What are the most common car-insurance discounts?

U.S. households spent $943 on car insurance from mid-2011 to mid-2012, according to the government's Consumer Expenditure Survey reports. That's a lot of dough. It outpaces what households spent on vehicle maintenance in the yearlong period, according to CES data — not to mention store-bought fruits and vegetables, booze and dairy products. Holy cow, indeed.

Maybe that's why car-insurance companies bombard us with discount ads, from Progressive's ever-chipper Flo to a cadre of hapless Geico cavemen. Florida-based Bankrate.com compiled the most common discounts from the top 10 auto insurers, including State Farm, Allstate, Geico and Progressive, and you might be eligible for savings you didn't know existed.

"July is a big month for auto insurance renewals," Bankrate insurance analyst Doug Whiteman told us. "There are some other [discounts] that are more rare that maybe people have never heard about. It's really worth your while to look into these things."

Bankrate surveyed 17 discount categories. Discounts for good students or those who bundle multiple policies (home and auto, for instance) are the most popular; all 10 insurers offer them. At the other end, just two insurers offer a discount for driving a hybrid or alternative-fuel vehicle. Farmers Insurance gives out the most discounts (16) while American Family has the least (10), but note that those figures alone don't indicate which insurer is the cheapest. You'll want to compare rates for yourself.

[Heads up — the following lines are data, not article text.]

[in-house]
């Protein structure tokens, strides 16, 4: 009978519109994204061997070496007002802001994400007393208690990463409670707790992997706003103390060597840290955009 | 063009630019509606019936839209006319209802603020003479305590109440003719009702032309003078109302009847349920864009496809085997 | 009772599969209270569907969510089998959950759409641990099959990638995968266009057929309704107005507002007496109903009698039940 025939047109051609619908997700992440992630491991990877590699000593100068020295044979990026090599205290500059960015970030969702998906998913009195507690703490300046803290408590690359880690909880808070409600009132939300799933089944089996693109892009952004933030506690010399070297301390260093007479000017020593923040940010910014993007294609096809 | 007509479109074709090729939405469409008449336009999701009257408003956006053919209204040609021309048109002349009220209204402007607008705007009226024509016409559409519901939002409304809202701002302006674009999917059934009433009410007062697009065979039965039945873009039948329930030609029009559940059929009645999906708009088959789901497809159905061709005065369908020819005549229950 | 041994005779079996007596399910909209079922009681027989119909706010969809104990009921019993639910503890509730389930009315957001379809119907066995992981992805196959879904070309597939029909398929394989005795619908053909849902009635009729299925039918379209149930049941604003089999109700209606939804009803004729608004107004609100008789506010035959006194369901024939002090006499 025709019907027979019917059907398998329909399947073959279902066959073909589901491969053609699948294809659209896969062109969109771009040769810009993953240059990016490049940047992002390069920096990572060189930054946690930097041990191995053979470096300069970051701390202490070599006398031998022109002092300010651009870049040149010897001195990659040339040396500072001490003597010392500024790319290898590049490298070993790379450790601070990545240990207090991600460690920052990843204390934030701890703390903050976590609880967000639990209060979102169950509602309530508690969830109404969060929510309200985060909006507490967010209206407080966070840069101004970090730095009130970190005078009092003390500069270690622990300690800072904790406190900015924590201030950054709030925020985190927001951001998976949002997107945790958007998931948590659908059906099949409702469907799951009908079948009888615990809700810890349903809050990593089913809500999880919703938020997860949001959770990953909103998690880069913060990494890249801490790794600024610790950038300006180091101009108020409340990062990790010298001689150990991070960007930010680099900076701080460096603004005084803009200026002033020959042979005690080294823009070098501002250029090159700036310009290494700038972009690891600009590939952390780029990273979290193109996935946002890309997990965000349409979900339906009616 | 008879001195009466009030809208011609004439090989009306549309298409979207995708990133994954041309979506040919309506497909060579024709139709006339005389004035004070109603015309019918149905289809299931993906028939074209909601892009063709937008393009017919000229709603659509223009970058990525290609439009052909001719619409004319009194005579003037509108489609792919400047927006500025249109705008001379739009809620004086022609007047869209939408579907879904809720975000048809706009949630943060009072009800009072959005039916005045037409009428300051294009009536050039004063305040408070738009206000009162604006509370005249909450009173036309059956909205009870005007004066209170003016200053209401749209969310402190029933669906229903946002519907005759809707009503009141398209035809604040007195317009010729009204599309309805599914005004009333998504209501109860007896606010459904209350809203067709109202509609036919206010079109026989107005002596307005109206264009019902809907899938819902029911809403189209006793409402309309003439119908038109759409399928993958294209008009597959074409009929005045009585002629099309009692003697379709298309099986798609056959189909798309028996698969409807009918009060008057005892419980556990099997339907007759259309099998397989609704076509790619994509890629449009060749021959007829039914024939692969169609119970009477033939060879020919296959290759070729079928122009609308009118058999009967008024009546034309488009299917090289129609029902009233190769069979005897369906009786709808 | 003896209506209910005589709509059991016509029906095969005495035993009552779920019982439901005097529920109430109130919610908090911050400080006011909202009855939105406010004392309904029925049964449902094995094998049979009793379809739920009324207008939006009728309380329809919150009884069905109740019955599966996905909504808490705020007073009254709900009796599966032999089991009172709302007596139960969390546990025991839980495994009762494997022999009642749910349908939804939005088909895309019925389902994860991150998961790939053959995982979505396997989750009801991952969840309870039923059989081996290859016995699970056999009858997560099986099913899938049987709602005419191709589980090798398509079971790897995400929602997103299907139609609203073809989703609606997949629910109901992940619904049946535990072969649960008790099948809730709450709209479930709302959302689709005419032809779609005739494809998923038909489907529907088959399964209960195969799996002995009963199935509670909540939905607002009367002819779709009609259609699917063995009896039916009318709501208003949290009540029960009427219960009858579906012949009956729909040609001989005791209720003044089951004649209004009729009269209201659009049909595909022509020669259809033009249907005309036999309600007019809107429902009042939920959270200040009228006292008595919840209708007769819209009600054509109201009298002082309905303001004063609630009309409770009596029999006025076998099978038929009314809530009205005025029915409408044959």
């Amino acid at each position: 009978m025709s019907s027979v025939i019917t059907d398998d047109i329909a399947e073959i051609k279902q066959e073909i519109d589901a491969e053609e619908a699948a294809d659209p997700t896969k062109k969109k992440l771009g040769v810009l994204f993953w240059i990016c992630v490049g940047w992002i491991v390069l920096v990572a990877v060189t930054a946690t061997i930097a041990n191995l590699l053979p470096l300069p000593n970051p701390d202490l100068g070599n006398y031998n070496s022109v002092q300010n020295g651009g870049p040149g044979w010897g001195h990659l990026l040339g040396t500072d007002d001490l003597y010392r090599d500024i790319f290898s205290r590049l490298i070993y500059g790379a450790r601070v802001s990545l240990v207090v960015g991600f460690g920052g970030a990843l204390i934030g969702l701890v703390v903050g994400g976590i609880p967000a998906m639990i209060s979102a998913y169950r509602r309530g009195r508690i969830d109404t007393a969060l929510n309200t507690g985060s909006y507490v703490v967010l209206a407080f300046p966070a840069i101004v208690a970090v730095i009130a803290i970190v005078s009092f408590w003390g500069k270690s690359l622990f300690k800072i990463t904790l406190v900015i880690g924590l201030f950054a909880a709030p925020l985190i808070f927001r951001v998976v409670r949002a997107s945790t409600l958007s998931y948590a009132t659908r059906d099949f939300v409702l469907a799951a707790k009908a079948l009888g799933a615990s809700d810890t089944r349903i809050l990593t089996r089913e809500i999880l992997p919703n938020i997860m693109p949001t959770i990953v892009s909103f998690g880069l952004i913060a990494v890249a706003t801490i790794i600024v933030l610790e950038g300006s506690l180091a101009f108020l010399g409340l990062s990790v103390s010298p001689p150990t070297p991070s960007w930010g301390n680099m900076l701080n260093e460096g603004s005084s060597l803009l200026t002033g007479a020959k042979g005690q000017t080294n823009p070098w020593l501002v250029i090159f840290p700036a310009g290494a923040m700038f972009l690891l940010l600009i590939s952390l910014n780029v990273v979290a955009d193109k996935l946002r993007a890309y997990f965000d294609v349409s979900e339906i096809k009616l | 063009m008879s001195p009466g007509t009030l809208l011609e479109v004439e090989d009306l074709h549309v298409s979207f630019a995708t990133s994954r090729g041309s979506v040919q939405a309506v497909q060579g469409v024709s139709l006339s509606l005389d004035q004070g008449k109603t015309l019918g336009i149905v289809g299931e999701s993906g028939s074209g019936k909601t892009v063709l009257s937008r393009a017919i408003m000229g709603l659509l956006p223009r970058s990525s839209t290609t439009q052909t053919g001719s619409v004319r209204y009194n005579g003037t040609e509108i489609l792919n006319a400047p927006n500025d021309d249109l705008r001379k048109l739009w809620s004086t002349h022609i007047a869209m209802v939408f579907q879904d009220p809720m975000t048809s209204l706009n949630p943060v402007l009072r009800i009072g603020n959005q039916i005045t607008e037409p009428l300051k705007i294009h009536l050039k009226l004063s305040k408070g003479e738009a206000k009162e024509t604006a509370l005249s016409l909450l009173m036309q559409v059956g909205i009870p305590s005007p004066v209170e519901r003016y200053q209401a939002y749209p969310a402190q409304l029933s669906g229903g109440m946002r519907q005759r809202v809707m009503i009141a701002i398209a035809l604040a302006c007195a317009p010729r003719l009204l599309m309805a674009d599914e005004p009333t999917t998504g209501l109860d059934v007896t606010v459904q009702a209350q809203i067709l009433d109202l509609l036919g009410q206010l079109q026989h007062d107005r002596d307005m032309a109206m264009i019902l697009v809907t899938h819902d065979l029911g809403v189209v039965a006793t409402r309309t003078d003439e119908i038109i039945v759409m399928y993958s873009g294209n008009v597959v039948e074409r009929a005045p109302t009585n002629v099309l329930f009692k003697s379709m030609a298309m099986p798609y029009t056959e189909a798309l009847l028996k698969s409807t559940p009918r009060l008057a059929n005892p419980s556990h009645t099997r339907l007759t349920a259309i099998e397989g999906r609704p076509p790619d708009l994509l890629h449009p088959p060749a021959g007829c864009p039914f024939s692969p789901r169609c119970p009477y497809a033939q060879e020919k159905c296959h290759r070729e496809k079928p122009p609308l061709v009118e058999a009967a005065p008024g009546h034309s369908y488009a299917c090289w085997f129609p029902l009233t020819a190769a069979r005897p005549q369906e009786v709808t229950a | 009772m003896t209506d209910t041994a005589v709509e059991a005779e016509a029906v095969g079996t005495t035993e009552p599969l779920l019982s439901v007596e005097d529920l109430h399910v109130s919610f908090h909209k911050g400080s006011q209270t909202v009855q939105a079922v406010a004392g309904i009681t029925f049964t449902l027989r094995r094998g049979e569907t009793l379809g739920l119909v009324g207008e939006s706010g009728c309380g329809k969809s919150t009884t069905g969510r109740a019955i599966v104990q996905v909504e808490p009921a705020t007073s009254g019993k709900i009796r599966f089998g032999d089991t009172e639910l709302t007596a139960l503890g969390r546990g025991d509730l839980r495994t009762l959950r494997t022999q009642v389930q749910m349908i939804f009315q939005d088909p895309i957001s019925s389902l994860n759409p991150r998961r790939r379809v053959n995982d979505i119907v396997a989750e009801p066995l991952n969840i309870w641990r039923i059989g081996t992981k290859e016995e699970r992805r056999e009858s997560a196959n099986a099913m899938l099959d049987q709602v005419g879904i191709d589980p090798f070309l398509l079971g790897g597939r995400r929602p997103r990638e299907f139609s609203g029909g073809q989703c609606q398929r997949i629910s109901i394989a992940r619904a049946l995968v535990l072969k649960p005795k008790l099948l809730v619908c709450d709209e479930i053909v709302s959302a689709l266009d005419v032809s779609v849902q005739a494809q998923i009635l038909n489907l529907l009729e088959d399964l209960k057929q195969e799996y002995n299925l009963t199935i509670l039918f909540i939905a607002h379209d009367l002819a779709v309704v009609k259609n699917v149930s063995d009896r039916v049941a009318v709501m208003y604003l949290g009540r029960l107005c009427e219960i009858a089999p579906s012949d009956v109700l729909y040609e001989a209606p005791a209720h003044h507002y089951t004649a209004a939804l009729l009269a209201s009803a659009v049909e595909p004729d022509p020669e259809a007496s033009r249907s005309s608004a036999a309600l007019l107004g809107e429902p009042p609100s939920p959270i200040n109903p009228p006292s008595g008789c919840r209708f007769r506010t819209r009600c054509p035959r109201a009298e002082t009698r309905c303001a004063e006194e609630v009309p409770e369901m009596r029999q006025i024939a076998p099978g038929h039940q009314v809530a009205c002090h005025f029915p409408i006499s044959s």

Here's what Bankrate found:


The company surveyed the websites in June. Some discounts aren't available in all 50 states, Whiteman cautioned. State regulators sometimes dictate who gets what, and insurance companies can vary the discount mix based on state-by-state data, he said.

Some discounts appear out of date. Seven of the 10 insurers offer deals for cars with antilock brakes, even though the Insurance Institute for Highway Safety has found little correlation between antilock brakes and crash reduction. By contrast, electronic stability systems — which incorporate antilock brakes and have been required in new cars since 2012 — have been shown to reduce crashes quite a bit.

Bankrate didn't find many discounts for stability systems, Whiteman said, so it's unlikely that many insurers offer them. This is a group that still offers discounts for motorized seatbelts or frontal airbags — the former phased out in the early 1990s, the latter required since 1999 — so it remains to be seen how long it will take to board the stability-control bandwagon. Farmers Insurance does offer a discount for stability-control-equipped vehicles, but representatives at Progressive and Allstate did not immediately respond to requests for comment. Chicago-area State Farm representive Missy Dundov told us that the insurer does not include a specific discount for the system.

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